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One of the things that count as conventional wisdom in human anatomy is that the Appendix is useless. People just get it removed with it gets inflamed and it pretty much serves no purpose at all. It’s said to be a vestigial organ, something that humans don’t need any more like wisdom teeth and the tailbone. However, new research has brought to light the fact that there might be a use for it after all.
Researchers at Midwestern University traced how many times the appendix appeared, disappeared and reappeared in mammals over a period of 11 million years. The answer was between 29 and 41 times. That’s incredible. The fact that an organ was brought into existence so many times must mean it had great evolutionary value; nothing is added or subtracted from the body without the pressures of evolution. It has been lost 12 times, a far lesser number than the times it appeared.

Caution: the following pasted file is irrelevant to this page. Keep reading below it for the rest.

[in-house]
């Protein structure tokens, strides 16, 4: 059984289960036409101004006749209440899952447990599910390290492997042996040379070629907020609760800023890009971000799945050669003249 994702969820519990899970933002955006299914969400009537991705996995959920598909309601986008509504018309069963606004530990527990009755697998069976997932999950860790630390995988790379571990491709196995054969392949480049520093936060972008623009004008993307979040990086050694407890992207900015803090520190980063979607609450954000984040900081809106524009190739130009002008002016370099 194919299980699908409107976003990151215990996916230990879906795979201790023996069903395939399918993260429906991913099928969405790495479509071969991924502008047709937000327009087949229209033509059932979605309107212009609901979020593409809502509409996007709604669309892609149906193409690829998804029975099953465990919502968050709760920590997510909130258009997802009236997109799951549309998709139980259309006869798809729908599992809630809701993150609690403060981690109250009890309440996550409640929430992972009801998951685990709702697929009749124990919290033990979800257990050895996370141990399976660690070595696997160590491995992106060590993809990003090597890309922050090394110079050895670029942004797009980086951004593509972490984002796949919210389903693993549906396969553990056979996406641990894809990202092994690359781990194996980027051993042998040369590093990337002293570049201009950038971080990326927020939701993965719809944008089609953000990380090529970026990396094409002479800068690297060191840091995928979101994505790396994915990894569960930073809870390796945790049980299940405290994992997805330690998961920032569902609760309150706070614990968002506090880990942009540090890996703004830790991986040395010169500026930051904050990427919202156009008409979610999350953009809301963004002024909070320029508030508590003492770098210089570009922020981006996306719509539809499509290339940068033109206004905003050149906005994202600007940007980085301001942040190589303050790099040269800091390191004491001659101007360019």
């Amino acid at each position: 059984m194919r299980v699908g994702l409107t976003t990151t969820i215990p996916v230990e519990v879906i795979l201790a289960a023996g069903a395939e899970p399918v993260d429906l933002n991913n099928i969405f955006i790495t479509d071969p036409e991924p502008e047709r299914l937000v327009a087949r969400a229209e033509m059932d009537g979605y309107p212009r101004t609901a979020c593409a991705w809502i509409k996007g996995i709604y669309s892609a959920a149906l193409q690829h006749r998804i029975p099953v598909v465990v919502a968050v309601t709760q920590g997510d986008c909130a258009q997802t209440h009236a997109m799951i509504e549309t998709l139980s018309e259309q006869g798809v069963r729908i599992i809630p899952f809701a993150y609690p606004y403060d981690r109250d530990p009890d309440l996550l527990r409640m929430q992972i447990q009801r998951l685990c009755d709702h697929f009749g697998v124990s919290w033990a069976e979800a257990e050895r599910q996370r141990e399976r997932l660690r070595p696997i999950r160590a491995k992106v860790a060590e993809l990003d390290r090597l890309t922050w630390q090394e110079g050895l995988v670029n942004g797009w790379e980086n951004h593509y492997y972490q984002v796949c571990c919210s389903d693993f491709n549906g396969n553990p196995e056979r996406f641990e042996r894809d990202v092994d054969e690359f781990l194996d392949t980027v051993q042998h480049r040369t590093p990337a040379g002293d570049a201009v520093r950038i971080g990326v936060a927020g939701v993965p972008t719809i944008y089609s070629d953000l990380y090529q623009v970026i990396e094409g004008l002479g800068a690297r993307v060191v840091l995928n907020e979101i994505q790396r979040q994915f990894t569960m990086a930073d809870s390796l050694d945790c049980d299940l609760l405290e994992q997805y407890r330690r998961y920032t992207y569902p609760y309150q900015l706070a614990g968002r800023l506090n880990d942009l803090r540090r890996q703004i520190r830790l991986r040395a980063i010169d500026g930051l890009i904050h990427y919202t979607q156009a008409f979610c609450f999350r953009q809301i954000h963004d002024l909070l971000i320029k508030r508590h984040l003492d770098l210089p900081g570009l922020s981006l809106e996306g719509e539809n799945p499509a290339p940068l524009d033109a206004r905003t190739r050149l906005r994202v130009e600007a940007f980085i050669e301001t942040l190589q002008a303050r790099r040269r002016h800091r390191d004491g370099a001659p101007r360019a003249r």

“…we can confidently reject the hypothesis that the appendix is a vestigial structure with little adaptive value or function among mammals” -Midwestern University Researchers
But what if we don’t need the appendix now? Why don’t we get rid of it through evolution? The answer might be that it just sits there not hurting anyone. It may occasionally inflame and require an operation but that’s not always the case. Hence, human evolution has learned to live with it.
The appendix does have a function we know off, though. It is a haven for intestinal bacteria that help us fight off infections that lead to diarrhea, fever, nausea and abdominal pain. In fact, individuals without an appendix were found be four times as likely to get said infection.